itemContent: styleSegmentView)!
    } else if itemIdentifier == NSToolbarItem.Identifier.fontSize {
        // 2) Font size toolbar item.
        toolbarItem =
            customToolbarItem(itemForItemIdentifier: NSToolbarItem.Identifier.fontSize.rawValue,
                              label: NSLocalizedString("Font Size", comment: ""),
                              paletteLabel: NSLocalizedString("Font Size", comment: ""),
                              toolTip: NSLocalizedString("tool tip font size", comment: ""),
                              itemContent: fontSizeView)!
    }
    
    return toolbarItem
}

Each toolbar receives its own distinct set of identifiers. If a toolbar item has a custom view, that view should be in place when the item is returned. Do not assume that the returned item is added as an active toolbar item. In fact, the toolbar may ask for items here to construct the customization palette (it makes copies of the returned items). If willBeInsertedIntoToolbar is true, the returned item is inserted, and eventually the toolbarWillAddItem: delegate is called.

Use a Custom View for a Toolbar Item

When you apply a custom view to an NSToolbarItem, you place one or more controls together to represent that NSToolbarItem. In this sample, the custom views included are the font-style segmented control and the font size control, consisting of a label, stepper, and edit field.

Add More Attributes to a Toolbar Item

Use the optional toolbarWillAddItem: delegate function. This function is called when a new item is about to be added to the toolbar. At this time, you add or change initial state information for toolbar items, particularly those that you don’t directly control, like NSToolbarPrintItemIdentifier. In this sample, you add a tooltip string to the print toolbar item.

Customize the Toolbar

You implement the delegate function toolbarAllowedItemIdentifiers to determine which toolbar items users place in the toolbar. Users customize the item ordering by either control-clicking the toolbar, or by choosing Customize Toolbar from the View menu. This option opens a customization alert, where the user changes the layout. Only items returned by the delegate function toolbarAllowedItemIdentifiers appear in that alert.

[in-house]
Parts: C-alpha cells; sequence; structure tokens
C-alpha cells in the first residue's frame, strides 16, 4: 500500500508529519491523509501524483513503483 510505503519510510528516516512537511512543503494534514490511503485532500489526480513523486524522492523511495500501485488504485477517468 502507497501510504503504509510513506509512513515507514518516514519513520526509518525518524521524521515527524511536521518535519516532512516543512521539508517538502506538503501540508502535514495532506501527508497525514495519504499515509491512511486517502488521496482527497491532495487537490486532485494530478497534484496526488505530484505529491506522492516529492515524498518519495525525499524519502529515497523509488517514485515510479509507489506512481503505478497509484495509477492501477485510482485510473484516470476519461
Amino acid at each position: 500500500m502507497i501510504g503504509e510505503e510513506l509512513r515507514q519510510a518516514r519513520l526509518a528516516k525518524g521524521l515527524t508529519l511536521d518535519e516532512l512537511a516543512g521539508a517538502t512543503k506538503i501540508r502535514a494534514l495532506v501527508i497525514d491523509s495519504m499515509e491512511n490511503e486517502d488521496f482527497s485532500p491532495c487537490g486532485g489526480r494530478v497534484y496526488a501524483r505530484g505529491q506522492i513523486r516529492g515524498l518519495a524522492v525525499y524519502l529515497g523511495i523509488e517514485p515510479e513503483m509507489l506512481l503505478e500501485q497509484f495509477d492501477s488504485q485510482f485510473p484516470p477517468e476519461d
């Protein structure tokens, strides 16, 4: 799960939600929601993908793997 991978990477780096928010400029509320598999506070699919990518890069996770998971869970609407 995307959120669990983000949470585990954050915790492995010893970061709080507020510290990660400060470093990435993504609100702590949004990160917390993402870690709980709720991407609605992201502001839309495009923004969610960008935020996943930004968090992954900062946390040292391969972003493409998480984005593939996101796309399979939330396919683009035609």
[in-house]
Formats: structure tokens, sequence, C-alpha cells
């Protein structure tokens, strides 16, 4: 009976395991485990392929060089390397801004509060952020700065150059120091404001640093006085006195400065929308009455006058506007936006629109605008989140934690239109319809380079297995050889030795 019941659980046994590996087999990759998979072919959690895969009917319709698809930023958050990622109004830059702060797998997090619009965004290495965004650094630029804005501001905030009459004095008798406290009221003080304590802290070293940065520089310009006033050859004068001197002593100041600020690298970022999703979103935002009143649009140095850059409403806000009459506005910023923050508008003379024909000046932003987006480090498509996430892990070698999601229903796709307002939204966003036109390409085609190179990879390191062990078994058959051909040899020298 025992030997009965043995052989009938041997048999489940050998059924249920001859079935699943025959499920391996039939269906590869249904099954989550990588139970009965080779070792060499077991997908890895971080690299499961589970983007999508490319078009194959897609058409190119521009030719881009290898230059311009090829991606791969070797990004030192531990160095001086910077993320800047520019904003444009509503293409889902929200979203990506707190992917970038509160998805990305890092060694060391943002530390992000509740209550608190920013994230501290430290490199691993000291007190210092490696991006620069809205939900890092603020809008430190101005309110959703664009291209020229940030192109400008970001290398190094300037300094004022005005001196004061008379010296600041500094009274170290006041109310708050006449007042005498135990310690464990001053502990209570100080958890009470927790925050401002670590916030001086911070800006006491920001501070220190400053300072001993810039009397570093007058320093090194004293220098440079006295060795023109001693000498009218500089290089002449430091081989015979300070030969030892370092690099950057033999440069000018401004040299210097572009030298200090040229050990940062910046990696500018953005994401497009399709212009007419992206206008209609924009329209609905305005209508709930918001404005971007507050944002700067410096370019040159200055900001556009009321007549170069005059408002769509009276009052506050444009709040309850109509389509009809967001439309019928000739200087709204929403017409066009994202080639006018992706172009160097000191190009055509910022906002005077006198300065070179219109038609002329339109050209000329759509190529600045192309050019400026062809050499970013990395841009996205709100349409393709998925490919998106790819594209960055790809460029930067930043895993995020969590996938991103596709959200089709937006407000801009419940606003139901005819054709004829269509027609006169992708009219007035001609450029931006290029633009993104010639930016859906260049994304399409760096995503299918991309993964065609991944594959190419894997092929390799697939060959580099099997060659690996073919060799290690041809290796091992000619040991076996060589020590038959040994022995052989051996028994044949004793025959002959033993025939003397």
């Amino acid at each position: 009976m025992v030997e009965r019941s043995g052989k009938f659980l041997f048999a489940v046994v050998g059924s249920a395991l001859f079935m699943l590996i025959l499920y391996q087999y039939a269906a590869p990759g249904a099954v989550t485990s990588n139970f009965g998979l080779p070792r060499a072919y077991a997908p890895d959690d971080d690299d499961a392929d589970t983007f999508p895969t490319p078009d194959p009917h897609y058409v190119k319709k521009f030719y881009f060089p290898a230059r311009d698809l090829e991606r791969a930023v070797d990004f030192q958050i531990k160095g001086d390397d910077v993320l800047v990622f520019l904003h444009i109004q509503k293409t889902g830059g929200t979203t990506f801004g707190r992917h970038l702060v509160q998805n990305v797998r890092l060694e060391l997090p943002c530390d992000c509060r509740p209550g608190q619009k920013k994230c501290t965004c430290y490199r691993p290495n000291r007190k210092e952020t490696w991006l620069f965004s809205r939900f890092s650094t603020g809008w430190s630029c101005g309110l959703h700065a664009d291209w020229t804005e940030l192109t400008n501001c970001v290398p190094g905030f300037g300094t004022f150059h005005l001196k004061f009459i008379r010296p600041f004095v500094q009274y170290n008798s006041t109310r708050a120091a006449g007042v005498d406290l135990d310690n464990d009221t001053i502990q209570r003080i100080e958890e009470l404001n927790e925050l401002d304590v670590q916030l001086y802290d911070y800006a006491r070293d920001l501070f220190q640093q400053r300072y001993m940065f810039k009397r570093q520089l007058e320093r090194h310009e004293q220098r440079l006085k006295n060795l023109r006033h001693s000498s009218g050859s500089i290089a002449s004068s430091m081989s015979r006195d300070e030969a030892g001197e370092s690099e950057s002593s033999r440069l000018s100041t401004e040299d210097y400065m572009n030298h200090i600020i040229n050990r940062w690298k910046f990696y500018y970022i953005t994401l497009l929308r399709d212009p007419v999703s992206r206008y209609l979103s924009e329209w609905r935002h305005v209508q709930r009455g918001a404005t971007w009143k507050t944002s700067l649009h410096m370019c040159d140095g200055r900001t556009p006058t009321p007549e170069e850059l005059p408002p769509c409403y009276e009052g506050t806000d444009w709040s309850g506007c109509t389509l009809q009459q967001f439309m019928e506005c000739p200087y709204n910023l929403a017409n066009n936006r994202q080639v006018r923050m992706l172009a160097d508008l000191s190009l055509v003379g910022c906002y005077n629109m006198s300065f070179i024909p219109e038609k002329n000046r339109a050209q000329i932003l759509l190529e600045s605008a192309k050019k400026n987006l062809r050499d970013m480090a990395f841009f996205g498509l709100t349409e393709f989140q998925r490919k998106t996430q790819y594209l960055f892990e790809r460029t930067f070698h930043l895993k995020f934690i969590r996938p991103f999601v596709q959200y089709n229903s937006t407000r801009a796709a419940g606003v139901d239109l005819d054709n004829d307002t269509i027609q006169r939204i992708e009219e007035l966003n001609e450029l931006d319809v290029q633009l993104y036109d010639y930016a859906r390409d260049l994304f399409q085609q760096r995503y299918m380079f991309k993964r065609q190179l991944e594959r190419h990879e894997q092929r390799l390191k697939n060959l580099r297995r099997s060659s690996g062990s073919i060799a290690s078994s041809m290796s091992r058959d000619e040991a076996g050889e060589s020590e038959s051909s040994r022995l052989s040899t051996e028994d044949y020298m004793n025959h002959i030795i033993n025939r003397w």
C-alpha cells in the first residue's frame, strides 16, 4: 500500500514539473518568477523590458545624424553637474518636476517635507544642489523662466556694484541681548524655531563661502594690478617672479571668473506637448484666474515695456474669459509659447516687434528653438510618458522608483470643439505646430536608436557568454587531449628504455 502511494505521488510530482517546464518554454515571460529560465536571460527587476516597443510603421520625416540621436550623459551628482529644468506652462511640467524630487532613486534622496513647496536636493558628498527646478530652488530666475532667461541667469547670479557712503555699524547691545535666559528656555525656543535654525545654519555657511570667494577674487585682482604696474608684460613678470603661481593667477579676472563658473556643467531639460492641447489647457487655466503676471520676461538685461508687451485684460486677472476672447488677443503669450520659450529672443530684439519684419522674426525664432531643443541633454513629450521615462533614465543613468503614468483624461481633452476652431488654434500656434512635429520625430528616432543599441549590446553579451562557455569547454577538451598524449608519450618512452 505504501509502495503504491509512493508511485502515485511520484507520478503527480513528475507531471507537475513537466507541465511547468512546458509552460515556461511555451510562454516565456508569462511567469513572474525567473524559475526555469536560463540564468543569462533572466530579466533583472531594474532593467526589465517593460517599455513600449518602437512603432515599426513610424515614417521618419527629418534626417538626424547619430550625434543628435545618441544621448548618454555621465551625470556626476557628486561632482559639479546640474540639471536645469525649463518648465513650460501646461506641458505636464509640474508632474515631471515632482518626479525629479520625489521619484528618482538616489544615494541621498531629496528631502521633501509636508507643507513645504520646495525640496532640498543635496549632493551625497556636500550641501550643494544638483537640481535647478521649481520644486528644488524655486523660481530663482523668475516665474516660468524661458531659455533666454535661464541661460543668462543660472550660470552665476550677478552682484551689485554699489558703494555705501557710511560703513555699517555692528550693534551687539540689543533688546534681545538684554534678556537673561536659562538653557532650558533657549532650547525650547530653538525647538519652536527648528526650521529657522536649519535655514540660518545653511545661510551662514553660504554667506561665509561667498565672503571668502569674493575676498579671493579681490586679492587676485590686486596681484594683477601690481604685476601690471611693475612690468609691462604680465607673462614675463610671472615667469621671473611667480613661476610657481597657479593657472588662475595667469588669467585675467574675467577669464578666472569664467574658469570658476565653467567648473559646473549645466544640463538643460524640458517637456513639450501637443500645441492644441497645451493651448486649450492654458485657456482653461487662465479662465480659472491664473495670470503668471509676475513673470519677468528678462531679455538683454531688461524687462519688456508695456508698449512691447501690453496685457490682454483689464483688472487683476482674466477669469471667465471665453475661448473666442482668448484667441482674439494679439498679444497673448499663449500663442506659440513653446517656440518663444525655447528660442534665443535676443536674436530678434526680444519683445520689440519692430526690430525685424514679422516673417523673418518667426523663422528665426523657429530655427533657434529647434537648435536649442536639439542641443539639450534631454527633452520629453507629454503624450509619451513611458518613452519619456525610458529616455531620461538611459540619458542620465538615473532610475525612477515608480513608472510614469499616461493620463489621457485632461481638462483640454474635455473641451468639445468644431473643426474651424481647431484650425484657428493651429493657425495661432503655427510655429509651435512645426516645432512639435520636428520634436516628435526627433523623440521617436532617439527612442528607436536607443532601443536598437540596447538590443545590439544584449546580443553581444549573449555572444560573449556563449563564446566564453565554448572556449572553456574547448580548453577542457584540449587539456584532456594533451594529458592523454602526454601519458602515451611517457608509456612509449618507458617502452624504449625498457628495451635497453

Add Touch Bar Support

This sample implements the Touch Bar to work in conjunction with the toolbar. What you see in the window’s toolbar is what you see in the Touch Bar. This sample uses the Touch Bar to set the font style and size the same way as the toolbar.

Override makeTouchBar() and create the NSTouchBar.

override func makeTouchBar() -> NSTouchBar? {
    let touchBar = NSTouchBar()
    touchBar.delegate = self
    touchBar.customizationIdentifier = .touchBar
    touchBar.defaultItemIdentifiers = [.fontStyle, .popover, NSTouchBarItem.Identifier.otherItemsProxy]
    touchBar.customizationAllowedItemIdentifiers = [.fontStyle, .popover]
    
    return touchBar
}

Test the Touch Bar on a MacBook Pro. If you’re unable to do so, however, you may use Xcode’s Touch Bar simulator by choosing Window > Show Touch Bar.

Customize the Touch Bar

The user customizes the Touch Bar by choosing Customize Touch Bar from the View menu. To add this menu item to the main menu, implement the following:

NSApplication.shared.isAutomaticCustomizeTouchBarMenuItemEnabled = true

See Also

First Steps

NSTouchBar

An object that provides dynamic contextual controls in the Touch Bar of supported models of MacBook Pro.

NSTouchBarDelegate

A protocol that allows you to provide the items for a bar dynamically.

NSTouchBarProvider

A protocol that an object adopts to create a bar object in your app.